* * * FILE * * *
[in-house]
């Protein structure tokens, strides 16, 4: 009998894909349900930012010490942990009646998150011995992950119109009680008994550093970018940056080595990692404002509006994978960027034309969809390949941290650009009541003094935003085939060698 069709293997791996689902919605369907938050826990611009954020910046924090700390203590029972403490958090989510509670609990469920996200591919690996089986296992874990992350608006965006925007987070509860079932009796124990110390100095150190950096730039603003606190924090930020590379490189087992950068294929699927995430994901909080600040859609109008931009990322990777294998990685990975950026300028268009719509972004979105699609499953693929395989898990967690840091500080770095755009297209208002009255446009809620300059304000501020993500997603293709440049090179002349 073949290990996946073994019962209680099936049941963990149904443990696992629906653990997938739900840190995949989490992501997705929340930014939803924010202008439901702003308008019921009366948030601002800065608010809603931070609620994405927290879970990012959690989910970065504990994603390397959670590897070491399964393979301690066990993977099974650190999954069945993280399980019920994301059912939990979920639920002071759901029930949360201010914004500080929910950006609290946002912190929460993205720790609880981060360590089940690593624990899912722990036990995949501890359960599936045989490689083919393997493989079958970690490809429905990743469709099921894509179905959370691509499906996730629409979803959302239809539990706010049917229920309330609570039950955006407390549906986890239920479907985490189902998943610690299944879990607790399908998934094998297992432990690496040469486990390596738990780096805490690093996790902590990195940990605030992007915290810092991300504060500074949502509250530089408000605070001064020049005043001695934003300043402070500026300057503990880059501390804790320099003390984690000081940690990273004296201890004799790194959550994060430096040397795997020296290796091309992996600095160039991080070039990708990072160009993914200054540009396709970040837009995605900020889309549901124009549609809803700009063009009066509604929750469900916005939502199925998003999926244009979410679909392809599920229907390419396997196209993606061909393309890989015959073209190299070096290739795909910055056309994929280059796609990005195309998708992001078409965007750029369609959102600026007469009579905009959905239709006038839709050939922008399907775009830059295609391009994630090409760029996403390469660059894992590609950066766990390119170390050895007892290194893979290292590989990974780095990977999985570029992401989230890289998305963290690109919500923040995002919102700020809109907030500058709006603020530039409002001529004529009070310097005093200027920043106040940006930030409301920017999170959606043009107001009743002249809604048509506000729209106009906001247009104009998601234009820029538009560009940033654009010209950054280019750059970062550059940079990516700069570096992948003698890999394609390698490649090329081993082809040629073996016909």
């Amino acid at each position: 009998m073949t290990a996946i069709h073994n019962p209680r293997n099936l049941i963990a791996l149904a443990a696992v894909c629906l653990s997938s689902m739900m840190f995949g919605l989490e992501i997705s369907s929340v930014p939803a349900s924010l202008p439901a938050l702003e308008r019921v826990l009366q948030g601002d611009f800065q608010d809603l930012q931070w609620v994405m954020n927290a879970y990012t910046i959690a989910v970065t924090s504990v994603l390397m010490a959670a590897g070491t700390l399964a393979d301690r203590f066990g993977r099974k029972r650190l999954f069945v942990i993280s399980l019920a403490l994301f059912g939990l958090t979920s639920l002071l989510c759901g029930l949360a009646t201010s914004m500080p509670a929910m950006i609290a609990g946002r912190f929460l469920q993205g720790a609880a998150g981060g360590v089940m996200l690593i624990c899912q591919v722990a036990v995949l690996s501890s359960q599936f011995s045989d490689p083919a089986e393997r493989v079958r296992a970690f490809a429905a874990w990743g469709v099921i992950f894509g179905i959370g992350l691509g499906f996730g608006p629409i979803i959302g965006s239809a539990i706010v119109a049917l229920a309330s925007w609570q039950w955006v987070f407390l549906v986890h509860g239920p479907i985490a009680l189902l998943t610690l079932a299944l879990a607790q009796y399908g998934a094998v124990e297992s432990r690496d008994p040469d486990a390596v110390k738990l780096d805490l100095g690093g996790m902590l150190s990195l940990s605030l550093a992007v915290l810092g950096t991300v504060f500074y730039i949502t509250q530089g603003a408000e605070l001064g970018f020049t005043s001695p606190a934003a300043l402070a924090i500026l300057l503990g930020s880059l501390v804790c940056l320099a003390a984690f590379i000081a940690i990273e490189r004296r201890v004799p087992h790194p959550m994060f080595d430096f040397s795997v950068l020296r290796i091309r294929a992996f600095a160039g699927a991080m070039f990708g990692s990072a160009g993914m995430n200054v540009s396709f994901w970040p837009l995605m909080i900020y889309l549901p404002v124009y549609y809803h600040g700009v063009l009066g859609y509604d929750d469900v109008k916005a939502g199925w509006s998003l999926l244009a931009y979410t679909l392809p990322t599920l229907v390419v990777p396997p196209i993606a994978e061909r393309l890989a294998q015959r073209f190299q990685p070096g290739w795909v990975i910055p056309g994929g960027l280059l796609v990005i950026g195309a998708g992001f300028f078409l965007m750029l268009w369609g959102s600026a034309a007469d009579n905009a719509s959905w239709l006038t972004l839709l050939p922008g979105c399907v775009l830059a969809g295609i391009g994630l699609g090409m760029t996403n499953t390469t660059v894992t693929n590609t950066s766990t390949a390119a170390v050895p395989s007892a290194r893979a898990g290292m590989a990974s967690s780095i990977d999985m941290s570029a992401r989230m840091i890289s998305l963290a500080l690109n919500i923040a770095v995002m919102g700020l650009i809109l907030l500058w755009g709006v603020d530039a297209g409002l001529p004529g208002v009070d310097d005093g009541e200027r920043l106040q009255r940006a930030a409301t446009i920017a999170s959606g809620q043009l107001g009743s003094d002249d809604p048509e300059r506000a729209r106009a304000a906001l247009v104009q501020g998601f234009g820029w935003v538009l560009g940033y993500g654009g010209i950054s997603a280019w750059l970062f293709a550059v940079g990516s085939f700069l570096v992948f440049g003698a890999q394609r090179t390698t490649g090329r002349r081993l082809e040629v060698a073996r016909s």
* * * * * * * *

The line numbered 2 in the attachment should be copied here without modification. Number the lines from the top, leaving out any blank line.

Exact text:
């Protein structure tokens, strides 16, 4: 009998894909349900930012010490942990009646998150011995992950119109009680008994550093970018940056080595990692404002509006994978960027034309969809390949941290650009009541003094935003085939060698 069709293997791996689902919605369907938050826990611009954020910046924090700390203590029972403490958090989510509670609990469920996200591919690996089986296992874990992350608006965006925007987070509860079932009796124990110390100095150190950096730039603003606190924090930020590379490189087992950068294929699927995430994901909080600040859609109008931009990322990777294998990685990975950026300028268009719509972004979105699609499953693929395989898990967690840091500080770095755009297209208002009255446009809620300059304000501020993500997603293709440049090179002349 073949290990996946073994019962209680099936049941963990149904443990696992629906653990997938739900840190995949989490992501997705929340930014939803924010202008439901702003308008019921009366948030601002800065608010809603931070609620994405927290879970990012959690989910970065504990994603390397959670590897070491399964393979301690066990993977099974650190999954069945993280399980019920994301059912939990979920639920002071759901029930949360201010914004500080929910950006609290946002912190929460993205720790609880981060360590089940690593624990899912722990036990995949501890359960599936045989490689083919393997493989079958970690490809429905990743469709099921894509179905959370691509499906996730629409979803959302239809539990706010049917229920309330609570039950955006407390549906986890239920479907985490189902998943610690299944879990607790399908998934094998297992432990690496040469486990390596738990780096805490690093996790902590990195940990605030992007915290810092991300504060500074949502509250530089408000605070001064020049005043001695934003300043402070500026300057503990880059501390804790320099003390984690000081940690990273004296201890004799790194959550994060430096040397795997020296290796091309992996600095160039991080070039990708990072160009993914200054540009396709970040837009995605900020889309549901124009549609809803700009063009009066509604929750469900916005939502199925998003999926244009979410679909392809599920229907390419396997196209993606061909393309890989015959073209190299070096290739795909910055056309994929280059796609990005195309998708992001078409965007750029369609959102600026007469009579905009959905239709006038839709050939922008399907775009830059295609391009994630090409760029996403390469660059894992590609950066766990390119170390050895007892290194893979290292590989990974780095990977999985570029992401989230890289998305963290690109919500923040995002919102700020809109907030500058709006603020530039409002001529004529009070310097005093200027920043106040940006930030409301920017999170959606043009107001009743002249809604048509506000729209106009906001247009104009998601234009820029538009560009940033654009010209950054280019750059970062550059940079990516700069570096992948003698890999394609390698490649090329081993082809040629073996016909």